In October 1938, before the November Pogrom, Paula, Louis and Zerline Oberschitzky's younger daughter, left Hamburg – almost voluntarily. With her husband, Hermann Martin Goldschmidt, and her daughter Ingeborg (*23 Dec. 1920) – the only grandchild of Louis and Zerline Oberschitzky – she emigrated to the USA. The emigration saved their lives, but did not save them from financial ruin at the hands of the Nazi state. The "Reich Flight Tax" alone, which they had to pay in order to leave Germany, amounted to 25 percent of their entire fortune. Because it was forbidden to take Reichsmarks out of the country, they had to exchange them for a foreign currency, and the fee for doing so, which was paid to the Deutsche Golddiskontbank (Dego), was 90% of the amount exchanged. By emigrating, her husband forfeited outstanding commissions in the amount of 5,000 Reichsmarks. The collection of these receivables and their transfer to the United States were prevented. They were "collected" in 1941 after all - not to transfer them to the US, however, but rather for the payment of Goldschmidt’s "levy on Jewish assets." This perfidious compulsory levy, which was imposed on Jews in Germany after the November Pogrom, did not exist at the time of the Goldschmidts’ emigration. After Goldschmidt emigrated and was subsequently expatriated, it was still required of him. All of their belongings - furniture, appliances, clothing – that were stored in the Port of Hamburg for transfer to the USA were first impounded and then, after the outbreak of the war, confiscated by the Gestapo and publicly auctioned "for the benefit of the Reich."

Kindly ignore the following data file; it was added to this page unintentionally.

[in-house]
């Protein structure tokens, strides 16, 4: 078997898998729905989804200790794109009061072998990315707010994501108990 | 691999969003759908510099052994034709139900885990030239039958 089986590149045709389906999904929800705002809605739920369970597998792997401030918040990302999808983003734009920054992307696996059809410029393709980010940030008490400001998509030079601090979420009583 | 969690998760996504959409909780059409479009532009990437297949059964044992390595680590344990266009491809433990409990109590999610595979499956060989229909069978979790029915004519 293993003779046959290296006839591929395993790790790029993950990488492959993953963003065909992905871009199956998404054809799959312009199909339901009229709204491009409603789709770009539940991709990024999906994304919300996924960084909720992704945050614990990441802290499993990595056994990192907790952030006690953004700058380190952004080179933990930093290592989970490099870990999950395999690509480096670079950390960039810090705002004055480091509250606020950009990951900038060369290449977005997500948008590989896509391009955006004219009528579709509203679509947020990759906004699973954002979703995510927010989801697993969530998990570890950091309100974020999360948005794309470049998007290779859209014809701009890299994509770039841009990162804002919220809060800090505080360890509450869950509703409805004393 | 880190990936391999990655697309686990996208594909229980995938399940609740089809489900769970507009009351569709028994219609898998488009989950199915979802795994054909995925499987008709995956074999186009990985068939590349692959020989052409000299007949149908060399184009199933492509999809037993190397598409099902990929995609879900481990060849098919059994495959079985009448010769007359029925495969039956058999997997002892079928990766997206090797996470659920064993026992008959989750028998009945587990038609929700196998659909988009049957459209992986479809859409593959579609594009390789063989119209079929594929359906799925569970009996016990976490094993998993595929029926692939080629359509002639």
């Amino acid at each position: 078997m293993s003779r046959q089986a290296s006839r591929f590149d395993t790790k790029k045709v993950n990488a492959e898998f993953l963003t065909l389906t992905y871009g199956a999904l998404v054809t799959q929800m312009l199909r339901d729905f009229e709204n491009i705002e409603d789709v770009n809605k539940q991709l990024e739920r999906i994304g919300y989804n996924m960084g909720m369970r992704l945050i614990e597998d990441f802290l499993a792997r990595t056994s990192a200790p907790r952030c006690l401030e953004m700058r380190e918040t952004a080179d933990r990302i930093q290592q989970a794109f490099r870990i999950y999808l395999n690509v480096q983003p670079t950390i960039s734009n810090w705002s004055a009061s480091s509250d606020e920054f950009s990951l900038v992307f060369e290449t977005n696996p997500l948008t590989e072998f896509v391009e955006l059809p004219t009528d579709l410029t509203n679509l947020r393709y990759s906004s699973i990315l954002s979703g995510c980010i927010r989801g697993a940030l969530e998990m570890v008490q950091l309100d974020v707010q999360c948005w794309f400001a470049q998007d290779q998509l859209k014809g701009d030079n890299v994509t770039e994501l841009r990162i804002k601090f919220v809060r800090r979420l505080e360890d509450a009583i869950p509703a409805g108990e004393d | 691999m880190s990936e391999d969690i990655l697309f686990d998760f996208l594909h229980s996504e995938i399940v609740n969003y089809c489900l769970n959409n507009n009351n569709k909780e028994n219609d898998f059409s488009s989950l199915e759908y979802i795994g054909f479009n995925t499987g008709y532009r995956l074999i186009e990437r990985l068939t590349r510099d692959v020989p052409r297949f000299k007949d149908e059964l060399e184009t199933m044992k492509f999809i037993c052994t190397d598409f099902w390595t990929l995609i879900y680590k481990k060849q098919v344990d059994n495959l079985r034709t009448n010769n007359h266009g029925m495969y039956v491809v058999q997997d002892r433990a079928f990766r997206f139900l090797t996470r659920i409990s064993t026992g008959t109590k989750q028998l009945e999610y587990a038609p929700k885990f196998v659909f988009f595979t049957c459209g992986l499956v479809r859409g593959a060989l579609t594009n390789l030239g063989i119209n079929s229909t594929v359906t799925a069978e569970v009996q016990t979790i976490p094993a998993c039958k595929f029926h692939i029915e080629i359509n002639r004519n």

Paula Goldschmidt later married Lutz Weisskopf in New York.

Friederike, Louis and Zerline Oberschitzky's eldest daughter, also left Hamburg, a few days after Paula. Unlike her sister, however, her departure was not voluntary. She and her husband Jacob (James) Gärtner were arrested on 28 Oct. 1938 and deported. They were two of the approximately 17,000 Jews of supposedly "Polish origin" from Germany – including about 1,000 from Hamburg – who were arrested on 28 and 29 Oct. 1938 and transported to the Polish border. Although they managed to escape the "no-man's-land" on the Polish border first to Warsaw and from there to Holland, which was still neutral, they did not escape Nazi persecution. On 23 Mar. 1943, Jacob and Friederike (Fryderyke) Gärtner were arrested in Amsterdam and sent to the Westerbork Detention Center. On 30 Mar. 1943 they were deported from there to the Sobibor extermination camp and murdered. Two Stolpersteine in front of the house at Brahmsallee 62 were placed in remembrance of them.